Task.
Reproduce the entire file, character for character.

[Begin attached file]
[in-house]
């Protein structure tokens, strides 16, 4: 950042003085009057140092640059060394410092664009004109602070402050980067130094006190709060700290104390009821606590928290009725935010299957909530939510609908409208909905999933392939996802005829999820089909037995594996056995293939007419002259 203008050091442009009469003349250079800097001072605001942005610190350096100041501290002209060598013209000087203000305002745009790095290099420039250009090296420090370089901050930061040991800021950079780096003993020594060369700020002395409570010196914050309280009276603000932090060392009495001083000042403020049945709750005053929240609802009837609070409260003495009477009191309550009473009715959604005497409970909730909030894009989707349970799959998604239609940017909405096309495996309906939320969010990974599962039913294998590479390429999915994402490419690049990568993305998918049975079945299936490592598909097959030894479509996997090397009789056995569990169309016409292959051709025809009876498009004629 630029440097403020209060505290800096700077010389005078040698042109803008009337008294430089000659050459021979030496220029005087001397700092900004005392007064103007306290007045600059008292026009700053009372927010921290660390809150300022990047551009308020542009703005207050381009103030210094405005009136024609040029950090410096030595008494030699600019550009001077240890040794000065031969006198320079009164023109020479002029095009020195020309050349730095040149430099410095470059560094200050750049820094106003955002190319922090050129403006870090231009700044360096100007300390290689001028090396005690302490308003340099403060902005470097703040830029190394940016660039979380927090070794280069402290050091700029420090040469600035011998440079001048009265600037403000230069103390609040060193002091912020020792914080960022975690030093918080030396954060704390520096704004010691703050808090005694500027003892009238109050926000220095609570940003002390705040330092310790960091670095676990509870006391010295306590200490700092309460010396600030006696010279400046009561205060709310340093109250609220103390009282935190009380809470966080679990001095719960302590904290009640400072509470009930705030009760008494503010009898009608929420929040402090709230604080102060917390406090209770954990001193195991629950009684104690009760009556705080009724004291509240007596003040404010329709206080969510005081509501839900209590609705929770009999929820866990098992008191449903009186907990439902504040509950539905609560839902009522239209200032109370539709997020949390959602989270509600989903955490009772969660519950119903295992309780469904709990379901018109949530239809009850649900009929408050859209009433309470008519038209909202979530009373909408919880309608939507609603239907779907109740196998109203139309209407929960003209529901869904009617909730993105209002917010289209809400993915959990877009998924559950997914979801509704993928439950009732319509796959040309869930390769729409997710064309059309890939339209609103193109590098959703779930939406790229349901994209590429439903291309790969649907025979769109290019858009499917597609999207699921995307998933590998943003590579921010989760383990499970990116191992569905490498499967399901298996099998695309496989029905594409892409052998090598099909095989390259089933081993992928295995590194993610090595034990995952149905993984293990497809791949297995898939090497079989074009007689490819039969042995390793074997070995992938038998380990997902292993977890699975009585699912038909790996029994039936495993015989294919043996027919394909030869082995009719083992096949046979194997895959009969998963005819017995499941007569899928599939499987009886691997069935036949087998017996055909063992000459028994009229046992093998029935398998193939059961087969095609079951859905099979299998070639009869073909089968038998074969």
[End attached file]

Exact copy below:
[in-house]
């Protein structure tokens, strides 16, 4: 950042003085009057140092640059060394410092664009004109602070402050980067130094006190709060700290104390009821606590928290009725935010299957909530939510609908409208909905999933392939996802005829999820089909037995594996056995293939007419002259 203008050091442009009469003349250079800097001072605001942005610190350096100041501290002209060598013209000087203000305002745009790095290099420039250009090296420090370089901050930061040991800021950079780096003993020594060369700020002395409570010196914050309280009276603000932090060392009495001083000042403020049945709750005053929240609802009837609070409260003495009477009191309550009473009715959604005497409970909730909030894009989707349970799959998604239609940017909405096309495996309906939320969010990974599962039913294998590479390429999915994402490419690049990568993305998918049975079945299936490592598909097959030894479509996997090397009789056995569990169309016409292959051709025809009876498009004629 630029440097403020209060505290800096700077010389005078040698042109803008009337008294430089000659050459021979030496220029005087001397700092900004005392007064103007306290007045600059008292026009700053009372927010921290660390809150300022990047551009308020542009703005207050381009103030210094405005009136024609040029950090410096030595008494030699600019550009001077240890040794000065031969006198320079009164023109020479002029095009020195020309050349730095040149430099410095470059560094200050750049820094106003955002190319922090050129403006870090231009700044360096100007300390290689001028090396005690302490308003340099403060902005470097703040830029190394940016660039979380927090070794280069402290050091700029420090040469600035011998440079001048009265600037403000230069103390609040060193002091912020020792914080960022975690030093918080030396954060704390520096704004010691703050808090005694500027003892009238109050926000220095609570940003002390705040330092310790960091670095676990509870006391010295306590200490700092309460010396600030006696010279400046009561205060709310340093109250609220103390009282935190009380809470966080679990001095719960302590904290009640400072509470009930705030009760008494503010009898009608929420929040402090709230604080102060917390406090209770954990001193195991629950009684104690009760009556705080009724004291509240007596003040404010329709206080969510005081509501839900209590609705929770009999929820866990098992008191449903009186907990439902504040509950539905609560839902009522239209200032109370539709997020949390959602989270509600989903955490009772969660519950119903295992309780469904709990379901018109949530239809009850649900009929408050859209009433309470008519038209909202979530009373909408919880309608939507609603239907779907109740196998109203139309209407929960003209529901869904009617909730993105209002917010289209809400993915959990877009998924559950997914979801509704993928439950009732319509796959040309869930390769729409997710064309059309890939339209609103193109590098959703779930939406790229349901994209590429439903291309790969649907025979769109290019858009499917597609999207699921995307998933590998943003590579921010989760383990499970990116191992569905490498499967399901298996099998695309496989029905594409892409052998090598099909095989390259089933081993992928295995590194993610090595034990995952149905993984293990497809791949297995898939090497079989074009007689490819039969042995390793074997070995992938038998380990997902292993977890699975009585699912038909790996029994039936495993015989294919043996027919394909030869082995009719083992096949046979194997895959009969998963005819017995499941007569899928599939499987009886691997069935036949087998017996055909063992000459028994009229046992093998029935398998193939059961087969095609079951859905099979299998070639009869073909089968038998074969």